The labeled claims noted above relating to the treatment of irritated and problem skin and the healing thereof go beyond cosmetic claims and subject healing skin therapy lotion to the final monograph for Skin Protectant OTC Drug Products. While cosmetics are intended to be "applied to the human body... for cleansing, beautifying, promoting attractiveness, or altering the appearance ...",21 USC 321(i), healing skin therapy lotion's labeling goes beyond cosmetic claims and states the product "Hydrates... irritated skin... problem skin... to promote speed of healing." The OTC skin protectant advisory panel designated skin protectant drug products to include topical medications for irritated skin, including those which "decrease the irritation that is caused by drying of the stratum corneum [outermost layer of the skin]" 43 Fed. Reg. 34630 (Aug. 4, 1978). In addition, healing skin therapy lotion's label prominently displays the inclusion of "Vitamin E" and states" Vitamin E-Enhances protective function of skin...." OTC topical products intended to temporarily protect skin from harmful or annoying stimuli are subject to the requirements of the final monograph for Skin Protectant OTC Drug Products (21 CFR 347.1). We note three of the first four ingredients listed on the label ("Glycerin," "Dimethicone," and "Petrolatum") are allowable active skin protectant ingredients at specific concentrations under the OTC Skin Protectant monograph. Therefore, for the reasons discussed, healing skin therapy lotion is subject to the final monograph for Skin Protectant OTC Drug Products at 21 CFR 347.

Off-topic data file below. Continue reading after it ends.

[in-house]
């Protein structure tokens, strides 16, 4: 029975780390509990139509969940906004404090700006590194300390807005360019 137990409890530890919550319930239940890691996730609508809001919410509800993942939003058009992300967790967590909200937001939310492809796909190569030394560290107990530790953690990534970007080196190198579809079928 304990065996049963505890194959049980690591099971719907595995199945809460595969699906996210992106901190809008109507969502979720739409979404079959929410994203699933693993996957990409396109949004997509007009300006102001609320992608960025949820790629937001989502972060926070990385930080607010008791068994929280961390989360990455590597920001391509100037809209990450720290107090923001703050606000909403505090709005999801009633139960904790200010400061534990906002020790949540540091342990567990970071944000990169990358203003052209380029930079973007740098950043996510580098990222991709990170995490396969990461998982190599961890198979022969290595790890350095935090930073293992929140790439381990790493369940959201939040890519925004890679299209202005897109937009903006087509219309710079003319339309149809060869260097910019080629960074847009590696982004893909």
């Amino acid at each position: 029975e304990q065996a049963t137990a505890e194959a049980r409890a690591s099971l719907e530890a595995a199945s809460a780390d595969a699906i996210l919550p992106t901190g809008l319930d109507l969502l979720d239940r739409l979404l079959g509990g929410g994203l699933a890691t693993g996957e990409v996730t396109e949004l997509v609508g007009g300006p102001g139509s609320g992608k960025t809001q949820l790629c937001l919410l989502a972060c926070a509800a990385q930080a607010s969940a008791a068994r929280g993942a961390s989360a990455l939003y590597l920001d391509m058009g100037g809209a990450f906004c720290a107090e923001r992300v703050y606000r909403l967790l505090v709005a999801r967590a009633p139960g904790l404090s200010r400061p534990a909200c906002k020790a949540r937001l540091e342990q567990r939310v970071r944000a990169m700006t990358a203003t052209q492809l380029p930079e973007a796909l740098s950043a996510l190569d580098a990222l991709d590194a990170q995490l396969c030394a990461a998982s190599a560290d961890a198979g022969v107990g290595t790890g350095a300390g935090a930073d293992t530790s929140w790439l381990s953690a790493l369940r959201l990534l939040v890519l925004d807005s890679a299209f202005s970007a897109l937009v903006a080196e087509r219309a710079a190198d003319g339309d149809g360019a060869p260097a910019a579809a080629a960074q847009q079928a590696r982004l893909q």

However, as labeled, healing skin therapy lotion does not conform to the final monograph for Skin Protectant OTC Drug Products. Not all of the intended uses referenced above, such as "promote[s] speed of healing," "Hydrates ... problem skin," "Improves elasticity" and "Promotes skin development & collagen formation" are included in the final monograph for OTC Skin Protectants as appropriate labeled uses. In fact, under FDA's OTC Drug Review, the skin protectant advisory panel explicitly stated "No skin protectants... have been proven to promote healing..." with respect to minor superficial bums (which could be considered one type of "problem skin" under healing skin therapy lotion's labeling) 43 Fed. Reg. 34631.
Furthermore, the combination of ingredients identified on the label is not authorized under the OTC skin protectant monograph. The ingredients identified under the heading "Ingredients" on the label for healing skin therapy lotion are not differentiated as active or inactive ingredients. The ingredients are listed on the label as follows: